This month- we continue our discussions with the VLJ manufactures to uncover their philosophies behind their cabin and interior designs. With the majority of the OEMs offering twin-engine aircraft it was interesting to see the emergence of a handful of single-engine turbofan aircraft being offered in today’s modern general aviation environment. After discussion with Diamond Aircraft (D-Jet) and Piper Aircraft (PiperJet)- it became apparent ...
VLJ Interiors (Part Three)
“The Power of One”
This month- we continue our discussions with the VLJ manufactures to uncover their philosophies behind their cabin and interior designs. With the majority of the OEMs offering twin-engine aircraft it was interesting to see the emergence of a handful of single-engine turbofan aircraft being offered in today’s modern general aviation environment.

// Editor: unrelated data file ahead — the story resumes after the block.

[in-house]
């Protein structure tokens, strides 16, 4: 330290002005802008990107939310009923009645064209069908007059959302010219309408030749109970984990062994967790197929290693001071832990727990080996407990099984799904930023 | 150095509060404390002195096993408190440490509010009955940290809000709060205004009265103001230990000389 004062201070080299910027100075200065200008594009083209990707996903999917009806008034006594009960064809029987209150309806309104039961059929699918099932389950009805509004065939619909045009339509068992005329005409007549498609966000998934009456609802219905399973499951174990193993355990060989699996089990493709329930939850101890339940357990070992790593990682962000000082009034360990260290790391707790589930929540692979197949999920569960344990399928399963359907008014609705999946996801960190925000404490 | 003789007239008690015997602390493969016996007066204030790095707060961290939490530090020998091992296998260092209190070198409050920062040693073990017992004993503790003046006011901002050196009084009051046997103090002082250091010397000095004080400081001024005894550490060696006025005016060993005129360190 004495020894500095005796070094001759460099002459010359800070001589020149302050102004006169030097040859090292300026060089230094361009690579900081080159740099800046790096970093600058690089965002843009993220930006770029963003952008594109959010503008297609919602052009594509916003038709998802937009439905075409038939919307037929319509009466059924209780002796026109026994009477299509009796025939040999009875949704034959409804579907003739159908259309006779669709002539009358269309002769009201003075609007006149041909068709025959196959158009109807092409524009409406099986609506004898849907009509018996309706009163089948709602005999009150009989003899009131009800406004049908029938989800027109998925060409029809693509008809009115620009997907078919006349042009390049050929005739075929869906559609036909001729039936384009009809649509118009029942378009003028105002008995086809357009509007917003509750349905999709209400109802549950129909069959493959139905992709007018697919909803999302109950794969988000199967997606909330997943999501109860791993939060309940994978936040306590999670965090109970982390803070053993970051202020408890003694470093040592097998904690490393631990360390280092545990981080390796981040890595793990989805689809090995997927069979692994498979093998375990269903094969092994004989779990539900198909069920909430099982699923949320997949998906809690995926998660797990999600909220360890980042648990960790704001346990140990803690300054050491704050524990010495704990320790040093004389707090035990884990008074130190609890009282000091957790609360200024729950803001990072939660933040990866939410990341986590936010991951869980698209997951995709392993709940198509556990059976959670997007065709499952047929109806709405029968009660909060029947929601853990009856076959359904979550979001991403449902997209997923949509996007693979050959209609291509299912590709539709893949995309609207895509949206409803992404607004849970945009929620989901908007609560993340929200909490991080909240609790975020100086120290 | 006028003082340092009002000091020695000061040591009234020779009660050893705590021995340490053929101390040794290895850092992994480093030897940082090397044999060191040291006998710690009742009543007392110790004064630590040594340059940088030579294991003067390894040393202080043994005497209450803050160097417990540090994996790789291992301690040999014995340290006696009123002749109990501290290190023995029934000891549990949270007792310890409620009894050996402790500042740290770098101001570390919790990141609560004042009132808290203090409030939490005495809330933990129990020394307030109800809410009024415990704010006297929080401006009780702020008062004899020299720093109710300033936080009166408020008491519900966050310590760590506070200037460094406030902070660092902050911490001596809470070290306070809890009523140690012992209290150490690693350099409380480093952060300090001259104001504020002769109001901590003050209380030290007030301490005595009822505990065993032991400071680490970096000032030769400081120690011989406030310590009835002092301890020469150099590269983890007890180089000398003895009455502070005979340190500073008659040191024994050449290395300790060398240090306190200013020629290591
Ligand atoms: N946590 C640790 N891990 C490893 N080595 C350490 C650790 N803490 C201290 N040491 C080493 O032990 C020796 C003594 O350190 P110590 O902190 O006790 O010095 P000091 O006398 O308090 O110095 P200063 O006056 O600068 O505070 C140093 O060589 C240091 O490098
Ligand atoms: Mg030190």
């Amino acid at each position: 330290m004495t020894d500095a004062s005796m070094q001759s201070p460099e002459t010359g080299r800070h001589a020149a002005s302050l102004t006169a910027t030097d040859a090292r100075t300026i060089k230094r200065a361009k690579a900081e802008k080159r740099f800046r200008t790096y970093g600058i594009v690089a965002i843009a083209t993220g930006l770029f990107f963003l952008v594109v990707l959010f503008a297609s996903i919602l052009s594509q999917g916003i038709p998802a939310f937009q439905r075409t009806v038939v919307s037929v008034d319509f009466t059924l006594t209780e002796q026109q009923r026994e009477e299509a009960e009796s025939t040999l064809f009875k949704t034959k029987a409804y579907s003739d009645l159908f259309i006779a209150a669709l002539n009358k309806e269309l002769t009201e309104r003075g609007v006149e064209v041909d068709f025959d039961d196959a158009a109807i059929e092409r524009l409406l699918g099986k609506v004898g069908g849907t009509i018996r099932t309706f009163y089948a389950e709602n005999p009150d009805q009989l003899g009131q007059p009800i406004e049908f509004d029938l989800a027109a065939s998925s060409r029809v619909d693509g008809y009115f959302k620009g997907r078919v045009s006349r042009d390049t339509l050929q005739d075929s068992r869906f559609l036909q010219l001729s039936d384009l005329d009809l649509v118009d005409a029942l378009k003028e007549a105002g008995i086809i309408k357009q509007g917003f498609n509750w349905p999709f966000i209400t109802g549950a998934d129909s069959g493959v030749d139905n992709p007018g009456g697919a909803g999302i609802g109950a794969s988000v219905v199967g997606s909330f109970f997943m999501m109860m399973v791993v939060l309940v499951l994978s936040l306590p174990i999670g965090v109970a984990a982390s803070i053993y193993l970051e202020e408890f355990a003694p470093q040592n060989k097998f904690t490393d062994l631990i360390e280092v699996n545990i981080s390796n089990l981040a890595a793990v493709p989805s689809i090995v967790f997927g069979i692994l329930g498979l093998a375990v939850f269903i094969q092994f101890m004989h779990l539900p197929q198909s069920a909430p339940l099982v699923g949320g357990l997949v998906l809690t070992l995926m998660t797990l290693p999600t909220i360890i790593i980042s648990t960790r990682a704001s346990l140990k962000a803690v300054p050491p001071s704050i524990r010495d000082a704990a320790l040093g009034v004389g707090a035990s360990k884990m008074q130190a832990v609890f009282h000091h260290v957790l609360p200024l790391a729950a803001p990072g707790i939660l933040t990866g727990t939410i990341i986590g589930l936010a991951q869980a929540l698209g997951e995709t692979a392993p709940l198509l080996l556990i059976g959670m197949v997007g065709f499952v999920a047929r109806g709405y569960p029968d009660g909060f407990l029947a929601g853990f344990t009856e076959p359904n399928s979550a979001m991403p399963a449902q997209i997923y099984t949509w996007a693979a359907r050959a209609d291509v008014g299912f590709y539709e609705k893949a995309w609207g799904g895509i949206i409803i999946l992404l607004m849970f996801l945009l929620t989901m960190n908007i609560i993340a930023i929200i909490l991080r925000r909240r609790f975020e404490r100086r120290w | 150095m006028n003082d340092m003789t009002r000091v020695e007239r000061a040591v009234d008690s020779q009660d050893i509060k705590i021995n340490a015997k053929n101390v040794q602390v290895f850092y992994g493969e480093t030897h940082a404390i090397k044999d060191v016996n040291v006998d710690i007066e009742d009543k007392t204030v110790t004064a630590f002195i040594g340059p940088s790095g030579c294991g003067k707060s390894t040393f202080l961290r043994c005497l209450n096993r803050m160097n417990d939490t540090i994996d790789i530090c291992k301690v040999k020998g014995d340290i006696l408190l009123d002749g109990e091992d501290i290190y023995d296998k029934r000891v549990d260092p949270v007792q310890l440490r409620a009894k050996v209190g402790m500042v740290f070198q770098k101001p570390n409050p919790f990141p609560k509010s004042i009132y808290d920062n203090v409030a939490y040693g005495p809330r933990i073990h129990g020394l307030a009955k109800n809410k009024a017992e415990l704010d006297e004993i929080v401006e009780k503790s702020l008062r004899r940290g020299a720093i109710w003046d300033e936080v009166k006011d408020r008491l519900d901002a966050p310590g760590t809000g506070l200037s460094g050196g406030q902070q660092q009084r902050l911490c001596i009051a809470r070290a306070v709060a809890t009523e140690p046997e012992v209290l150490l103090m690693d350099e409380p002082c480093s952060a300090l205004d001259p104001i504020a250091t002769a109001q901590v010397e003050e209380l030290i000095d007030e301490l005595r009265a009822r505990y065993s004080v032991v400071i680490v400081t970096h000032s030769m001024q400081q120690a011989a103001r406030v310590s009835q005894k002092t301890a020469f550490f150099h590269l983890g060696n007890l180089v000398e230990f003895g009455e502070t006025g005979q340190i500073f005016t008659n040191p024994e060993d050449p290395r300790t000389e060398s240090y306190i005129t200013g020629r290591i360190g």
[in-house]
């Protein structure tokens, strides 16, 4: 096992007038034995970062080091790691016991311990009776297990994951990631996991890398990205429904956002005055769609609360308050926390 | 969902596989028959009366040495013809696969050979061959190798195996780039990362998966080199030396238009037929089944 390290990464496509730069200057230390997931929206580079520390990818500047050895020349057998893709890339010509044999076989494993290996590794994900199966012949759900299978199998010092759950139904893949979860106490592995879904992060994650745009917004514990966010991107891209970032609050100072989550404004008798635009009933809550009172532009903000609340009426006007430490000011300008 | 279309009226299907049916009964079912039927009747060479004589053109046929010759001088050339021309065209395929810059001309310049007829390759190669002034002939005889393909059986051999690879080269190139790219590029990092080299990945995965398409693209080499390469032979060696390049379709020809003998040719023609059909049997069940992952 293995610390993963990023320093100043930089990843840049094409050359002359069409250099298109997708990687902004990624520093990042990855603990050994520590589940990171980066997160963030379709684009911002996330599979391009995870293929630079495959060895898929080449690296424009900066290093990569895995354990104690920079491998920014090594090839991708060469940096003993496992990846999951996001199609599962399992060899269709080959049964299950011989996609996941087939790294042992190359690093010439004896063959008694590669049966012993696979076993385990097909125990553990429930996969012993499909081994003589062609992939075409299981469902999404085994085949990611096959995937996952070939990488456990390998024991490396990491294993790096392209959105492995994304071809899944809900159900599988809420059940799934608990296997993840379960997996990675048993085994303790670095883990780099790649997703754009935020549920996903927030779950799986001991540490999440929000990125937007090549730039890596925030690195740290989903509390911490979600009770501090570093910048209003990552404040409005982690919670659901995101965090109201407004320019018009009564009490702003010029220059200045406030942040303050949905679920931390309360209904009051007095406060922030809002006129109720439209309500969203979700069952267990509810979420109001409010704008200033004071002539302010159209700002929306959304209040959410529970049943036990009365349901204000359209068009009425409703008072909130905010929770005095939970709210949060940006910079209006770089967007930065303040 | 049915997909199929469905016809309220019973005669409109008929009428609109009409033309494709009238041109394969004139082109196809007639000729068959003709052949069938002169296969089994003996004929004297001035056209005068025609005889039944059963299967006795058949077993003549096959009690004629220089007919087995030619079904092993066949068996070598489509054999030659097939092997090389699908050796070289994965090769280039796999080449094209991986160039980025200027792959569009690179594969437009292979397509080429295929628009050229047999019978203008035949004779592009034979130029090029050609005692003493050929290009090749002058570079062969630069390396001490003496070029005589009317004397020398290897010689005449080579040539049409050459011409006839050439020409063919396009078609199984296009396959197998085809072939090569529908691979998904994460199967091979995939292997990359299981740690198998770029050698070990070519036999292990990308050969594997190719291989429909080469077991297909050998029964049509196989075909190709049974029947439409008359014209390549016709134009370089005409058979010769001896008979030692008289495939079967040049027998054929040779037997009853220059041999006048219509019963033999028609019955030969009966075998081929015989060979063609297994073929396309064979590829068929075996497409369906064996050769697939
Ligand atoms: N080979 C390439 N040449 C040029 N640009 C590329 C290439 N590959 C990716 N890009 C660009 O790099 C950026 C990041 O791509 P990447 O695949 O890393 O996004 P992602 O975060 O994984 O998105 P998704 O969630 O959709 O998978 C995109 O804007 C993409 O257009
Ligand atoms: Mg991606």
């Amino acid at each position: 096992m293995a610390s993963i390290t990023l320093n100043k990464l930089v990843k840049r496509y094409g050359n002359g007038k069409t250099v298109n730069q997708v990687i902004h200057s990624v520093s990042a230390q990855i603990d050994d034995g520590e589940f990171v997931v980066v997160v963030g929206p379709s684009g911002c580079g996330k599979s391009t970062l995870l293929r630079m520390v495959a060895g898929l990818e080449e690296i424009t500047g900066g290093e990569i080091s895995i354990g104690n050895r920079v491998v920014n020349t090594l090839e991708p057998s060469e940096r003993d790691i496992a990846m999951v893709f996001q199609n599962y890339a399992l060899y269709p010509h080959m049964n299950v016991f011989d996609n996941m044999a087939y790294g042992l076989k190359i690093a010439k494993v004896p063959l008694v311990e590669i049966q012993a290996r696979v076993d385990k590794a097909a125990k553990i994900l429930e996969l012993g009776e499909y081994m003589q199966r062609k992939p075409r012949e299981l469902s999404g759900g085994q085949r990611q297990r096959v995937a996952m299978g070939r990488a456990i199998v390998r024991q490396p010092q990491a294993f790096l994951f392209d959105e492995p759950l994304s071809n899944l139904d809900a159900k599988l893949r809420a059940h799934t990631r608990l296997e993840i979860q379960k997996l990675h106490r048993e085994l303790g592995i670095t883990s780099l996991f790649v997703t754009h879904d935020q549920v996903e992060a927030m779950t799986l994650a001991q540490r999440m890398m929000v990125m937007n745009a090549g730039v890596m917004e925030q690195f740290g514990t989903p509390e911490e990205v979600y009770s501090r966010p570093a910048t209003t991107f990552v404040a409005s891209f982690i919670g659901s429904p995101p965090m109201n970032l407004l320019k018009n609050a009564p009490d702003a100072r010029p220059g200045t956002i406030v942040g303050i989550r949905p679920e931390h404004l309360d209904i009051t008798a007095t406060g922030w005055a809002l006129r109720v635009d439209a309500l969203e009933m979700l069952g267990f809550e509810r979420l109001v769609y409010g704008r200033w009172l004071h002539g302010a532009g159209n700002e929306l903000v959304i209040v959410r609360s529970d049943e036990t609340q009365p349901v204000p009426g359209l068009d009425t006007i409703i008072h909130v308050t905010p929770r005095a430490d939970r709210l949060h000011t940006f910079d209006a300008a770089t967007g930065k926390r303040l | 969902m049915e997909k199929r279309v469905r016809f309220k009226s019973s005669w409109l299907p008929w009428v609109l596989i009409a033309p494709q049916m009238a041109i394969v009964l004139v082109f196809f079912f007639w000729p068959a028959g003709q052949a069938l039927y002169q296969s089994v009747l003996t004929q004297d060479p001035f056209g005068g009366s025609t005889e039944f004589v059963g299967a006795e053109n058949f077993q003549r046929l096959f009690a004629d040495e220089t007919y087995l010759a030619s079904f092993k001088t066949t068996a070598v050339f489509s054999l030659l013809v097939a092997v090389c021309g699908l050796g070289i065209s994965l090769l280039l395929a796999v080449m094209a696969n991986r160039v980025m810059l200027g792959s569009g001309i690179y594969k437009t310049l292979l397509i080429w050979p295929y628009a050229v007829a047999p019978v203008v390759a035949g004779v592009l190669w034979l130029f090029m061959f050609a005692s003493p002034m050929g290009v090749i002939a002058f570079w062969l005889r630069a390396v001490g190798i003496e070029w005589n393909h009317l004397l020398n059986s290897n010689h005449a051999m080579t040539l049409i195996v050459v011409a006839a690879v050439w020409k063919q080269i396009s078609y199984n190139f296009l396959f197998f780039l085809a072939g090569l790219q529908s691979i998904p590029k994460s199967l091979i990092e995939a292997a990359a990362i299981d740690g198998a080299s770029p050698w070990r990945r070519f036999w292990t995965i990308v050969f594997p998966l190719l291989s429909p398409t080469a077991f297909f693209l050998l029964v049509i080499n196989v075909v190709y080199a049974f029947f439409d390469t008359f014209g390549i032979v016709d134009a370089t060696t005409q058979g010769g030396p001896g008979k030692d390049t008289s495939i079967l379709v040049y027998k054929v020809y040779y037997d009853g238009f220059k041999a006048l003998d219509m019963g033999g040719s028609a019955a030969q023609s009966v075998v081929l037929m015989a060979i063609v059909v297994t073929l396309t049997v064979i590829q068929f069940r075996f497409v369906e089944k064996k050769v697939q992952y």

After discussion with Diamond Aircraft (D-Jet) and Piper Aircraft (PiperJet)- it became apparent that both manufacturers we spoke to are very confident in the Williams engine which is why they selected only one engine for their aircraft. Piper states that its PiperJet “has an astonishing 17:1 glide ratio which results in a no-wind range of more than 100nm and approximately 45 minutes of glide time-” offering plenty of distance and time to select a suitable airport at which to land. With over 3.3 million hours of operation- the Williams FJ44 engine series has a recorded 1.54 In-Flight Shut Downs for each 100-000 hours of operation. Most of these shut downs were in multi-engine aircraft and were precautionary in nature. Engine technology has dramatically changed in the last few years. Many advances including FADEC (Full Authority Digital Engine Control) are now considered standard offerings which greatly reduces the workload for the pilot whilst optimizing the performance of the engine.
Coupled with an auto-throttle system- FADEC allows pilots to concentrate on safely flying the aircraft first and foremost.